The American Diabetes Association recommends screening high-risk patients who meet the outlined criteria for type 2 diabetes (Figure 2). Many children diagnosed with obesity will meet the criteria for screening.

The Children’s Hospital Association Focus on a Fitter Future II, a group with representatives from 25 obesity programs in the U.S., published a consensus guideline statement with guidance on screening, evaluation and treatment for common obesity comorbidities, including lipid abnormalities, liver disease, blood pressure abnormalities and polycystic ovary syndrome (PCOS).

As noted, fasting lipid profile screening can identify patients with additional cardiovascular risk factors, and liver function studies can identify those at risk for steatohepatitis. If abnormal screening results suggest these comorbidities, then referral to a specialized obesity program or to the specific subspecialty service treating the organ system of concern is warranted.

Managing childhood obesity

The primary treatment for pediatric obesity is to alter dietary intake and physical activity levels. Our clinical program, the Optimal Weight for Life (OWL) Program, focuses on implementing a low glycemic index diet in the home through altering purchasing practices, improving the food environment in the home and significantly reducing high glycemic index foods and beverages, including eliminating sugar sweetened beverages. The emphasis is on increasing fruits and vegetables, proteins and healthy fats.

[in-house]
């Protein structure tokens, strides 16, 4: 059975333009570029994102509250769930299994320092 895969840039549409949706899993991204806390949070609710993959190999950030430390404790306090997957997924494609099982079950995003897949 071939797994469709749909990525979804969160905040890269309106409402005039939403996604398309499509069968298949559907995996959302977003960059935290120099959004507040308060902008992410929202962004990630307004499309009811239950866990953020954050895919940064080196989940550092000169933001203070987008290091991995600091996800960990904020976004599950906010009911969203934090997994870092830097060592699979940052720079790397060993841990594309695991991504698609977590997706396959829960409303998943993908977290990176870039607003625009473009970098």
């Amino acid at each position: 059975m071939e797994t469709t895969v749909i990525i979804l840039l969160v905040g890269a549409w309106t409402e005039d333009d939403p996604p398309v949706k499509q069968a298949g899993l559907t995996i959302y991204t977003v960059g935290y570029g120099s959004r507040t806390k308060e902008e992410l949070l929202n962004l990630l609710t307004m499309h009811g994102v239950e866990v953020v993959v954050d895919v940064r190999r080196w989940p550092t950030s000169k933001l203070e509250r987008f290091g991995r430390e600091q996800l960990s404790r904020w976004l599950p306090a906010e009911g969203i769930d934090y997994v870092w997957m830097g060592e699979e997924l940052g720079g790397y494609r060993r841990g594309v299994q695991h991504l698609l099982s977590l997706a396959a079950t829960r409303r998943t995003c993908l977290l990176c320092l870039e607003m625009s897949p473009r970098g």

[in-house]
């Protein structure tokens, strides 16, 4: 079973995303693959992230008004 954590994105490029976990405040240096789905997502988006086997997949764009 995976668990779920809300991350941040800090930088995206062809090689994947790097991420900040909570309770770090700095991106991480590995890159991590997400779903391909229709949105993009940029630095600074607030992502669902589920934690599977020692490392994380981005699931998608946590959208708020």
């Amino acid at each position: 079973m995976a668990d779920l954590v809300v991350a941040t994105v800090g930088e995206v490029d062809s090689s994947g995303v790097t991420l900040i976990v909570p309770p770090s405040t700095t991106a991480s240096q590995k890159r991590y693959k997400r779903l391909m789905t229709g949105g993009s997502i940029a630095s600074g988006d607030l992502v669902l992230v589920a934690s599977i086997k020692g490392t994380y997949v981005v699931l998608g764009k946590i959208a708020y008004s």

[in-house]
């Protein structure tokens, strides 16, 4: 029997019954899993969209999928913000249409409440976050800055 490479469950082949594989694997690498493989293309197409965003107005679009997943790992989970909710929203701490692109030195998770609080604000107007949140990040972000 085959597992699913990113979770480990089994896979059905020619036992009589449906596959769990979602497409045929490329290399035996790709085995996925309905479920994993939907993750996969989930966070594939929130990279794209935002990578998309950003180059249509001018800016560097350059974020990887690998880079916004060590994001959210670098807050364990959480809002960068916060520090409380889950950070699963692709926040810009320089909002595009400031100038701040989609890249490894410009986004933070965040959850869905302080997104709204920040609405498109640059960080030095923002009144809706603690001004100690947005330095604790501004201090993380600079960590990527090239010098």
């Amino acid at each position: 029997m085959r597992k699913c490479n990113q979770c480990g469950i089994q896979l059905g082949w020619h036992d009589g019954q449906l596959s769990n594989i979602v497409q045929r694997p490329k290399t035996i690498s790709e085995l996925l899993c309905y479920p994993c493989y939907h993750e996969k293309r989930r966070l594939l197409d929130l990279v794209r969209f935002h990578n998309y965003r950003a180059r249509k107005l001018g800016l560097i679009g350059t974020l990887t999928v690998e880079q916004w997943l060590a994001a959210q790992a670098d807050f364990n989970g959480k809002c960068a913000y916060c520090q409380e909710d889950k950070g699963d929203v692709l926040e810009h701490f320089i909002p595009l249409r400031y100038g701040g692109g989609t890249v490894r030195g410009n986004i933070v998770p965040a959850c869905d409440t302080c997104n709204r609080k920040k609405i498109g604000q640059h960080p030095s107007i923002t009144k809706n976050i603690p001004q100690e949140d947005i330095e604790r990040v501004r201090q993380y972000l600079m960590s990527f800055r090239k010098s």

We also offer physical activity consultations and specific programming to provide exercise. A major component is counseling by mental health professionals to facilitate behavioral change in the patient and family unit. Many of these elements of ongoing care could be supported in a primary care setting with appropriate resources. Additional evaluation for etiologies and comorbidities can be done in a subspecialty program in coordination with primary care providers.

Amy Fleischman Optimal Weight for Life Program childhood obesityAmy Fleischman, MD, MMSc, is the medical director of the Optimal Weight for Life (OWL) Program at Boston Children’s Hospital and an assistant professor of pediatrics at Harvard Medical School.





Have questions about the management of childhood obesity? Contact Boston Children’s Hospital’s Optimal Weight for Life (OWL) Program.